If you’re like most electric guitar players, you may be asking yourself, do you really need a distortion pedal? It depends on what genre of music you play and your playing style. In this article, I’ll answer all your questions about what a distortion pedal can do for you.
Keep reading to find out all the pros and cons of pedal distortion!
You can use the table of contents below to take you to the area that interests you. Click on the little box to open it, and then click on the section of the article you want to read, or you can read from start to finish if you want the full distortion pedal experience!
The Short Answer
You need a distortion pedal if you play Rock or Metal and your amplifier cannot produce adequate distortion on its own. Distortion pedals are perfect for single-coil guitar pickups, which won’t distort your amplifier as much as high-output humbuckers. A distortion pedal can give you better control over your sound than amplifier distortion. Not every player needs a distortion pedal. It ultimately depends on your playing style and the sound you want to achieve.
Keep On Reading (Below) To Learn More
Will Distortion Enhance The Music You Play?
One of the first things electric guitar players think about getting to compliment their amp is a distortion pedal. Come on, I know you’re thinking about it, or you wouldn’t be here reading this. My first two pedals were a Maestro Fuzz-Tone and a Vox King Wah-wah.
Adding a distortion pedal probably won’t do your music any favors unless you play Rock, Metal, and maybe some Hot Country or Jazz fusion. I’ve never met a rocker that did want a distortion pedal!
However, your playing style is just as important as the music your play, so only you can decide if a distortion pedal is right for you!
Just because you add distortion, it doesn’t necessarily mean your music will sound better. In fact, if your music doesn’t sound good played clean it’ll probably sound even worse when you add distortion.
The remedy is to keep practicing until you sound great without amps and pedals! Although this is a simple concept, it took me a few months to come to terms with this as a beginning guitar player.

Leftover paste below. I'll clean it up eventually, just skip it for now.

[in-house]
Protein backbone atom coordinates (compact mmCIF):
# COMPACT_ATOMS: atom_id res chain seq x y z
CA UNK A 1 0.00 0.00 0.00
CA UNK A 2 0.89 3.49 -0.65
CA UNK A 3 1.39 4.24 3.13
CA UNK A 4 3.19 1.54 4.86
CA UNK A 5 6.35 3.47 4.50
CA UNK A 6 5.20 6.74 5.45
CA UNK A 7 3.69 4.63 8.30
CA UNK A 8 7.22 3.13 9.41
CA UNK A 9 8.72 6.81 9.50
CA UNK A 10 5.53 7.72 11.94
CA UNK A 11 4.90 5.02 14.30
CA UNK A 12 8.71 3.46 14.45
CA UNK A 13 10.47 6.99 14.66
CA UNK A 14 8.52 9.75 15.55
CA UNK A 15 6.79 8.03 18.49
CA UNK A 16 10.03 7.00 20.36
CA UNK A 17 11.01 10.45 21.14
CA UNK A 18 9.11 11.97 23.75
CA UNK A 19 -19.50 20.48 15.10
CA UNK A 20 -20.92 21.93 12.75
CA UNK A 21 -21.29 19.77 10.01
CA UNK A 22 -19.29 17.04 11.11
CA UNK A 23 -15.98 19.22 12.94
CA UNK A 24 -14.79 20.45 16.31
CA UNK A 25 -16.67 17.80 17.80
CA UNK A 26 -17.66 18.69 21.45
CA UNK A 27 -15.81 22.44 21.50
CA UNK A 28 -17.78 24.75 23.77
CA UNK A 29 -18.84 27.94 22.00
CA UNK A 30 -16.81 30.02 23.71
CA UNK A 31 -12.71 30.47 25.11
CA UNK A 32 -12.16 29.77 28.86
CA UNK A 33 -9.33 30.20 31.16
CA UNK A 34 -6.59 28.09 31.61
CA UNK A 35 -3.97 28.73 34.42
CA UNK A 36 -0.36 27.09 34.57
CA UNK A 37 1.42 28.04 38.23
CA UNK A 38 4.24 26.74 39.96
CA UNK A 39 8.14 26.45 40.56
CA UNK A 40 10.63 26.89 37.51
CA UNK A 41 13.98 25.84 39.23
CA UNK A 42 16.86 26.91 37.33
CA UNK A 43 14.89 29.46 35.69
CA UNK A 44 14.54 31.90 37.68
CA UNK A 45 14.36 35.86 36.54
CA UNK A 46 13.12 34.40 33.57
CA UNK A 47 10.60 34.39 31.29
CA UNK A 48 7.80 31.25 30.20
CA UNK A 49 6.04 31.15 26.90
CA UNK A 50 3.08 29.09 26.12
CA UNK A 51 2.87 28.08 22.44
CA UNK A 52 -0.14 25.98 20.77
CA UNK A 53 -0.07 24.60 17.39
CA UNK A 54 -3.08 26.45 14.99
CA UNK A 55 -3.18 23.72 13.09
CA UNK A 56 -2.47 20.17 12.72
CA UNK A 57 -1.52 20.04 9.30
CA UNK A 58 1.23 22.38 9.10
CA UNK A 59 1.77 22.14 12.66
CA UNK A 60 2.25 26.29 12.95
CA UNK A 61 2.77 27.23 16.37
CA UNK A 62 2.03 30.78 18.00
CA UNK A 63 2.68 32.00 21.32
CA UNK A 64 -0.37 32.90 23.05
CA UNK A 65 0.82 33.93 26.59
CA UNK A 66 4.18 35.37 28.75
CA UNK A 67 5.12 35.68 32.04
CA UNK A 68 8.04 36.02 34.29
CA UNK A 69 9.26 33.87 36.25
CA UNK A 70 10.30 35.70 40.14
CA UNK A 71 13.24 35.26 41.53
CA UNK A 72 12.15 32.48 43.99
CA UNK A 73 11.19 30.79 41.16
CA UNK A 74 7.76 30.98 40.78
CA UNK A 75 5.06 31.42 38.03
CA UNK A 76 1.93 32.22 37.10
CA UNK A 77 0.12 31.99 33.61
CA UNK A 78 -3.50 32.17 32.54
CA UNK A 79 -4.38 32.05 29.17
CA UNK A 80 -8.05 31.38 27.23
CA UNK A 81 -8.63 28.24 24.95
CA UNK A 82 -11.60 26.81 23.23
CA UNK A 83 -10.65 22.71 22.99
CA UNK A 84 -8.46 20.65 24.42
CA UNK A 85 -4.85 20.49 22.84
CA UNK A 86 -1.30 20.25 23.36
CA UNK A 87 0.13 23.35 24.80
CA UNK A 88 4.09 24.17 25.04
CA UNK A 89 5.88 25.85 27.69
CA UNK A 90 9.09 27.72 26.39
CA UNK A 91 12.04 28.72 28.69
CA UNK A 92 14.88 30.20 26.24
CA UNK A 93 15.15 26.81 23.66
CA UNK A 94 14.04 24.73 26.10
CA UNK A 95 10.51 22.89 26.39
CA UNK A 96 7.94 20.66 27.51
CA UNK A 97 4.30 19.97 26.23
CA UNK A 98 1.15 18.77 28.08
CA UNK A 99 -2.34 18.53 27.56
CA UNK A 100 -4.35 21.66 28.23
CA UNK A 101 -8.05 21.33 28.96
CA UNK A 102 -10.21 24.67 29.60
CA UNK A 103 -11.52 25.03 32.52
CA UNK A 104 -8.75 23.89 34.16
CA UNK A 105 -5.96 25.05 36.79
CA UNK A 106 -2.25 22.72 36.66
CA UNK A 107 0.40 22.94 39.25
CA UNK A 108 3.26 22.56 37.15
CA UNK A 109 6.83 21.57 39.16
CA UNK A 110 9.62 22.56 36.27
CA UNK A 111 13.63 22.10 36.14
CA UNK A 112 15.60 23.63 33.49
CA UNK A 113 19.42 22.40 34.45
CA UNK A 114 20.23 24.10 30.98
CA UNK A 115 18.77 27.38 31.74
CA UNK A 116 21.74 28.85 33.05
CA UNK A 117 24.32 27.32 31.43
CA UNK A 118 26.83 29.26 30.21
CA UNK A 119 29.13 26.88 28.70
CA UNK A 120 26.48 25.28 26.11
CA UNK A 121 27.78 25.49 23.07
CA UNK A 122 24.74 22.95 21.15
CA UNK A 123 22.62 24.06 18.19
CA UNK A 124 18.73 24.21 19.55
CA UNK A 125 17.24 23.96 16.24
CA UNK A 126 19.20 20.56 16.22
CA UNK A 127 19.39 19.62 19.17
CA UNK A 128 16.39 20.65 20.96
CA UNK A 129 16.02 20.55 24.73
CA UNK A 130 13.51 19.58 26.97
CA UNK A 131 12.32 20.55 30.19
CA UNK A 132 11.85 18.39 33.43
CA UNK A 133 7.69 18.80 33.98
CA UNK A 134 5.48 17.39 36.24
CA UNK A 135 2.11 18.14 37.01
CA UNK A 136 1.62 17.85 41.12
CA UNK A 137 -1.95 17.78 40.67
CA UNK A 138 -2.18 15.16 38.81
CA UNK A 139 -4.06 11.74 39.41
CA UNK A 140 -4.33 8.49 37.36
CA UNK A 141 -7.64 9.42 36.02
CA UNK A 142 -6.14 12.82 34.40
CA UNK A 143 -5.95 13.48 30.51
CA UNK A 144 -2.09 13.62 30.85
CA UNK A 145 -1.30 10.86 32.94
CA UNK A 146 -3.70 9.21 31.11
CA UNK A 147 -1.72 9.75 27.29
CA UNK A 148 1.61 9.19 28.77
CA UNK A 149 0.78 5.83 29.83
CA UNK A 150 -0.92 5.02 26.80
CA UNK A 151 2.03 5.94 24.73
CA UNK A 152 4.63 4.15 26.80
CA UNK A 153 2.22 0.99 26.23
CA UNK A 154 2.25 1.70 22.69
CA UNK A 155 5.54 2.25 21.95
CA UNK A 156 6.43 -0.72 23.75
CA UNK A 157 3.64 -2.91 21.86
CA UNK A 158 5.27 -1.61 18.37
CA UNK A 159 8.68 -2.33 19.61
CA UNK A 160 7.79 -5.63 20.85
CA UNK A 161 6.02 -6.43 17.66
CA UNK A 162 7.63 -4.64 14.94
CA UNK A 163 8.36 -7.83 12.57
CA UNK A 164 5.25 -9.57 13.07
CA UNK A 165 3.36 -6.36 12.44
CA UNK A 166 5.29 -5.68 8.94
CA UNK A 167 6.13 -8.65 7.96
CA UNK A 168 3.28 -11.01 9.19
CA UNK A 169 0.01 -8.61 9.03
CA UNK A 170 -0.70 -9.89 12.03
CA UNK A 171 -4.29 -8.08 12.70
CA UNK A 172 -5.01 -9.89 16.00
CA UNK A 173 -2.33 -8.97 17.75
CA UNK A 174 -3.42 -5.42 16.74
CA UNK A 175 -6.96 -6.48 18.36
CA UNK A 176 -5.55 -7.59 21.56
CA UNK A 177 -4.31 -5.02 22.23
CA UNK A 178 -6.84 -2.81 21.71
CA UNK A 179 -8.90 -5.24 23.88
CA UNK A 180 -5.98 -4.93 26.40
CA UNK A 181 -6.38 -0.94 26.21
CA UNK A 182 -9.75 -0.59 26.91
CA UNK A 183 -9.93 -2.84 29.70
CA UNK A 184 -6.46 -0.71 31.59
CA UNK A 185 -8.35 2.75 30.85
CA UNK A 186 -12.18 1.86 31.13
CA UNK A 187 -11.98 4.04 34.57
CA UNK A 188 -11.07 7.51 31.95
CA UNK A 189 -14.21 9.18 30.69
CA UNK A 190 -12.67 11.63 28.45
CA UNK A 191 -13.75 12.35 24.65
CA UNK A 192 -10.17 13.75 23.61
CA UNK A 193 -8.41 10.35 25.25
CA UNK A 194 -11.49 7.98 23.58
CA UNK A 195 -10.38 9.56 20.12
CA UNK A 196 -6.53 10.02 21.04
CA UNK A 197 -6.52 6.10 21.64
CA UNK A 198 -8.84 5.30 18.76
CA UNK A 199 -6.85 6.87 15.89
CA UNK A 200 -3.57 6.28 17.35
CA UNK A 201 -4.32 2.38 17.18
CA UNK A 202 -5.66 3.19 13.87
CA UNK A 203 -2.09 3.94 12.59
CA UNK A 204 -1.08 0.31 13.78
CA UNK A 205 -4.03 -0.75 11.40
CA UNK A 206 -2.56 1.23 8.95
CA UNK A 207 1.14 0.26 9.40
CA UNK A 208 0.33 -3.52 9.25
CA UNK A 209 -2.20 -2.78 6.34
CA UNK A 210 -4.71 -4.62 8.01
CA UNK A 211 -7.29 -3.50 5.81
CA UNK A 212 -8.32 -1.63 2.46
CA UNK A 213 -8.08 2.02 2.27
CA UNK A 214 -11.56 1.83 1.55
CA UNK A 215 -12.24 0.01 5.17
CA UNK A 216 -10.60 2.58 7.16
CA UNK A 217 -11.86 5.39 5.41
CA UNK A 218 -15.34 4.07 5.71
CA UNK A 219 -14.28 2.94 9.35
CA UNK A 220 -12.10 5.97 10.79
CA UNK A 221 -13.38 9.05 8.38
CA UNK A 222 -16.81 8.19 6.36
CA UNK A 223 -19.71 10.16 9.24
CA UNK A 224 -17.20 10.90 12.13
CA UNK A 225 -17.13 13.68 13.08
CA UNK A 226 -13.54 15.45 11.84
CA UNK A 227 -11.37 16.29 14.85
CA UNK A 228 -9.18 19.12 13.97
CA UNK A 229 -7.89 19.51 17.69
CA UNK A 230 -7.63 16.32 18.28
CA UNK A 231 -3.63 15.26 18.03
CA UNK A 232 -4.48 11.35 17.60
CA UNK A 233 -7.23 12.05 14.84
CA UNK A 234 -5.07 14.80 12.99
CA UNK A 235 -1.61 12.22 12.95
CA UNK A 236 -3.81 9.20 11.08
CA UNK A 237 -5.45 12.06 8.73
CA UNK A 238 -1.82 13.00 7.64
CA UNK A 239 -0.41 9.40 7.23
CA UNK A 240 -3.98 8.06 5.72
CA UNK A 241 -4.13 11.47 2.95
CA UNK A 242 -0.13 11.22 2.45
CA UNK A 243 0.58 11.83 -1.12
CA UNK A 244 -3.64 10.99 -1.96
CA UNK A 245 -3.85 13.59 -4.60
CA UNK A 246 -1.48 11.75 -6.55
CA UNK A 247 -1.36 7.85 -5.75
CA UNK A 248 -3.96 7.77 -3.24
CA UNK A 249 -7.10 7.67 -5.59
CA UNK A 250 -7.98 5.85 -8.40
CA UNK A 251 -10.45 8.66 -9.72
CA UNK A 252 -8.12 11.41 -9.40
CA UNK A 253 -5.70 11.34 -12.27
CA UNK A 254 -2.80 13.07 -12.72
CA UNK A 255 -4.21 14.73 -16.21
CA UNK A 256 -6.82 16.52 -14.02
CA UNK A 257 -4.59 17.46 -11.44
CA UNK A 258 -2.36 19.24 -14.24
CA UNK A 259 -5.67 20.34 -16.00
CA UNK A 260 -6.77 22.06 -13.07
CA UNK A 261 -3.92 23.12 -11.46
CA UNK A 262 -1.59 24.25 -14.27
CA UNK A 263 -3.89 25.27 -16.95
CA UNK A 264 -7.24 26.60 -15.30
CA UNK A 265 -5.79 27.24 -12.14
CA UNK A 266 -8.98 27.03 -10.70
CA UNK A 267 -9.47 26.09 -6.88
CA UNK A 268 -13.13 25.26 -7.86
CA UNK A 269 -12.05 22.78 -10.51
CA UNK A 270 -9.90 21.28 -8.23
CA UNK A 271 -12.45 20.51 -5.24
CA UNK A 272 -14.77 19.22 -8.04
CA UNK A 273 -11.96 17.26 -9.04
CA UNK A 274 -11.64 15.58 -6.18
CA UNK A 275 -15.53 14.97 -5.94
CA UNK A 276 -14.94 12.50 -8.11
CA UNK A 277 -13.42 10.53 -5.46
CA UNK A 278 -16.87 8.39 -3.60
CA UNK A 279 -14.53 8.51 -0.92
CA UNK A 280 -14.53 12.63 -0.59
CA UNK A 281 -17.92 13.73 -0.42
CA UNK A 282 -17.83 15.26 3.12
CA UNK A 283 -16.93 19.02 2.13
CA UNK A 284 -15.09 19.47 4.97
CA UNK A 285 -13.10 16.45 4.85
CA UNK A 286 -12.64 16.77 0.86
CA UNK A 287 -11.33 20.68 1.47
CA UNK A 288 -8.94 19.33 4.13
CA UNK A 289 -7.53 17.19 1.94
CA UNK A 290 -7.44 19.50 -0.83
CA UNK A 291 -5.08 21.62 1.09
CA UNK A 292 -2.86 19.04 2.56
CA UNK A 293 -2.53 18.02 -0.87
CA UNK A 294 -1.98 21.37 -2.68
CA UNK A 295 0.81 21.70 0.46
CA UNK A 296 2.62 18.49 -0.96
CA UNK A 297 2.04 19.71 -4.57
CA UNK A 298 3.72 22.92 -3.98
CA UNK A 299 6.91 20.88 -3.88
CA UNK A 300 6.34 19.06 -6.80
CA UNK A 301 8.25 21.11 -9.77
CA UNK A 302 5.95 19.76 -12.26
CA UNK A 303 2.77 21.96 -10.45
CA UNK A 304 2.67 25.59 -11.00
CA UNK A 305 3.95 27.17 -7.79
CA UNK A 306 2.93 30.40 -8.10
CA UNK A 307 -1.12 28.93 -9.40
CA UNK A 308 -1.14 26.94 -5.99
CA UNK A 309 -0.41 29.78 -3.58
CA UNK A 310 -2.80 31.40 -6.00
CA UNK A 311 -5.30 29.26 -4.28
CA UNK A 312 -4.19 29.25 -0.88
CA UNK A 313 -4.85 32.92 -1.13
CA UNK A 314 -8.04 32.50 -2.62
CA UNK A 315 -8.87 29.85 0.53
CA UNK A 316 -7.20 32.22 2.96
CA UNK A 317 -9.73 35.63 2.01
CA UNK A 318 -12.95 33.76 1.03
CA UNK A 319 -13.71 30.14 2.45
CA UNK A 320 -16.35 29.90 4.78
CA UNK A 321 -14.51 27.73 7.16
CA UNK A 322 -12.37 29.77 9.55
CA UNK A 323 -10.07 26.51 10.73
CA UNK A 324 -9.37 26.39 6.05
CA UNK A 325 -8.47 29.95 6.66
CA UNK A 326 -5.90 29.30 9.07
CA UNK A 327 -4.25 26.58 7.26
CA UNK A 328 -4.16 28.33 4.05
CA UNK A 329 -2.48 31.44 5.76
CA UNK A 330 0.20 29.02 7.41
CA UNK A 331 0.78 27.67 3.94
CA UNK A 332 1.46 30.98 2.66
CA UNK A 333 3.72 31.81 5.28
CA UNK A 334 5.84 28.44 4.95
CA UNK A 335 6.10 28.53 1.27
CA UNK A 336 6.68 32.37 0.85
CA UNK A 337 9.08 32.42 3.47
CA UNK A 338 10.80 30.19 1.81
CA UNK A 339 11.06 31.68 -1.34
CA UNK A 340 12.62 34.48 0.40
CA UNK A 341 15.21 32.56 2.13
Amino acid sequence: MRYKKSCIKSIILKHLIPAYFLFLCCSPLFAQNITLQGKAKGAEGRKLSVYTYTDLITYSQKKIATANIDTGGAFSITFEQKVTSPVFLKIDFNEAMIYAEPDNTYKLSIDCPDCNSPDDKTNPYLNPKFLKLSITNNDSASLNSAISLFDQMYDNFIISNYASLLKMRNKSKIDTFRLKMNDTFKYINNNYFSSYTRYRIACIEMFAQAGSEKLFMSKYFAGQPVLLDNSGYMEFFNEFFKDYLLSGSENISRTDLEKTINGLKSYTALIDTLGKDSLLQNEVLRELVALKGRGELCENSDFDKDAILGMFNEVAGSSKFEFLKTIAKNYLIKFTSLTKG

When To Use A Distortion Pedal
If distortion is right for you, there are three reasons to use a pedal.
When Your Amplifier Won’t Get You There
Rock and Metal players love using distortion any way they can get it, and I’m one of them!
When I first started playing, the amplifiers were designed to faithfully reproduce the guitar’s sound, so they didn’t have Master Volume controls, and distortion pedals weren’t available.
To get your distorted sound, you either had to buy a very small amp and crank it comfortably to ten or blow the windows out of the house with a larger amp like a Fender or a Marshall stack.
These days distortion pedals have made it easy to get a great Rock or Metal sound out of virtually any amp at a low volume. So you can use your favorite amp and still get the distortion you crave.
For example, this Fender 59 Bassman LTD 4 x 10-inch 45-watt tube combo amp and an overdrive or distortion pedal is a match made in heaven!
To Turbocharge Your Amp’s Distortion
Putting a distortion pedal in your signal chain can be a great way to make an already distorted amp sound even better! Go ahead, give it a try, and your already high-gain amp will make sounds you never thought possible!
It’ll push your already fire-breathing amp into warp drive and I’ll give you more info in the section below on “can you use a pedal and amp distortion together.”
To Dial In The Type And Amount Of Distortion You Need
Even if your amplifier can conjure great distortion by adjusting the Master Volume control, a distortion pedal might be just what you need to change from clean to distorted sounds on the fly without having to fiddle with the guitar and amp controls between one song and the next.
Some guitarists use their amp’s clean channel and multiple distortion pedals separately or gain-stacked together to dial in just the right amount of dirt for each tune they play.
You Don’t Always Need A Distortion Pedal
Not all types of music sound best with distortion. If you play folksy or traditional jazz, don’t even think about getting a distortion pedal!
Even if you play Rock or Metal, you might be able to get the distortion you need by using the right guitar and amplifier.
High-Output Guitars And High-Gain Amplifiers
Guitars with high-output pickups, like humbuckers or active pickups, can sound great with high-gain amplifiers without using a distortion pedal.
Look at Angus Young, the guitar player for AC/DC. He runs his Gibson SG guitar into his Marshall stacks without any pedals.
He always gets a fabulous overdriven or distorted sound from his playing technique and equipment. Angus can make a guitar dangerous without even plugging it in!
Choosing The Right Guitar For The Job